Coronavirus: a Russian disinformation campaign would agitate the Web
According to European diplomats, the Kremlin is trying to use the crisis to sow chaos and discord within Europe through rumors and misinformation.
Are Russian trolls taking advantage of the pandemic to distill their information poison? According to the European Union, the answer is yes.
According to a report of analysis carried out by its diplomatic staff, and recovered by Reuters, the Russian media would have set in motion a “major disinformation campaign” to aggravate the impact of the coronavirus, generate panic and sow mistrust in Western countries.
According to the nine-page document, the campaign is spreading false information in English, Spanish, Italian, German and French.
“The primary objective of the Kremlin’s misinformation is to worsen the public health crisis in Western countries (…) in line with the Kremlin’s broader strategy of trying to overthrow European societies,” the authors wrote.
They have documented more than 80 cases of misinformation since 22 January.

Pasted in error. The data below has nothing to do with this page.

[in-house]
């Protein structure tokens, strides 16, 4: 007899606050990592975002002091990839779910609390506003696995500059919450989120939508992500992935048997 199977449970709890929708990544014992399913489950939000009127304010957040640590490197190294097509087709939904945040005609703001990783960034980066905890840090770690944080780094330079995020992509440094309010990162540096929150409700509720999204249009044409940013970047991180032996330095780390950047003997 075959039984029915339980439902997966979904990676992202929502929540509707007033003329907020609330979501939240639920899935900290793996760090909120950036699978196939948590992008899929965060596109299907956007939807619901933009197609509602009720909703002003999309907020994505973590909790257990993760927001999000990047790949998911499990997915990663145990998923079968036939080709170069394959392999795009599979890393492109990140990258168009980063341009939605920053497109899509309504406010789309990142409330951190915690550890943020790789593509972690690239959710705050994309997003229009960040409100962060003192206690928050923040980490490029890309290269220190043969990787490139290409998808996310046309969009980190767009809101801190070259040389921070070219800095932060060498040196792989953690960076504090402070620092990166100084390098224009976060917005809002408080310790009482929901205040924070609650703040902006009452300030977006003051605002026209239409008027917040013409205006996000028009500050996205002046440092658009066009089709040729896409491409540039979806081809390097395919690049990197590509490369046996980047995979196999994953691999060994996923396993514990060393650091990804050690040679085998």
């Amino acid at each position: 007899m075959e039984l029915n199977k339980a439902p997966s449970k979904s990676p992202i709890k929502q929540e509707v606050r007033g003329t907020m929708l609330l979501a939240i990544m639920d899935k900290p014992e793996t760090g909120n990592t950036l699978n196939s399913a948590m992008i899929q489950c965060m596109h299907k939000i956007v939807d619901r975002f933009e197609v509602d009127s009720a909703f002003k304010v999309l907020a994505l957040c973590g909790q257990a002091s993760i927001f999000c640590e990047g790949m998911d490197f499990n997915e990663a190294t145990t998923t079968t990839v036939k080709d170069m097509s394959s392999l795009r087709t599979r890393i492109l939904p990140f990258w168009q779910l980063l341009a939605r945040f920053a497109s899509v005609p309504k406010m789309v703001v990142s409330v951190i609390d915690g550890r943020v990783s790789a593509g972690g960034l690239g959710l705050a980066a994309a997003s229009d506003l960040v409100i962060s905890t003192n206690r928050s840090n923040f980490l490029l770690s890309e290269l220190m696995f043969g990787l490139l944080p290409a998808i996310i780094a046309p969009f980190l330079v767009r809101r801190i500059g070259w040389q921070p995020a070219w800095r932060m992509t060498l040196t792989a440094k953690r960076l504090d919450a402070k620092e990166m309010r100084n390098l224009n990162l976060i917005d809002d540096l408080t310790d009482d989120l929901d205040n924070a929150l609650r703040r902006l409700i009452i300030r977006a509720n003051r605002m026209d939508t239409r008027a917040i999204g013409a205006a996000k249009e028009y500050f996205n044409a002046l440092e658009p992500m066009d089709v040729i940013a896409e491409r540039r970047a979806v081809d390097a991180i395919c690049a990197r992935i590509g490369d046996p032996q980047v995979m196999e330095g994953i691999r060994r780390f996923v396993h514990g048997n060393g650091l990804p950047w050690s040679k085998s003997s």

This false information has been listed on the EuvsDisinfo.eu website, which is maintained by European diplomats.
More than a hundred cases are currently listed. Many of the ideas conveyed are conspiratorial: SARS-CoV-2 is said to be a biological weapon of American or British origin, the epidemic was brought to Lithuania by an American soldier, the pharmaceutical industry is exaggerating the crisis to increase drug sales, Italy is exaggerating the crisis to get European subsidies, and so on.
Other messages – more or less contradictory – seek only to generate fear.
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It would soon be the end of the world, Pope Francis would be ill and about to die, the European Union would be unable to manage the crisis, the political institutions would be on the verge of collapse, the political leaders would take advantage of the coronavirus to establish a dictatorship, etc.
For its part, the Russian government has obviously rejected these accusations outright.
“The Kremlin’s spokesman Dimitri Peskov told Reuters: “These are again unfounded allegations which, in the current situation, are probably the result of an anti-Russian obsession.
Moreover, not all Western experts fully agree with the European Union’s analysis.
Questioned by Deutsche Welle, Ben Nimmo, a member of the Atlantic Council think-tank, thinks that there is no special campaign led by the Kremlin, but that this is simply the daily work of Russian trolls.
A normal and natural kind of animosity. Which is not necessarily more reassuring.
Sources: Reuters, Deutsche Welle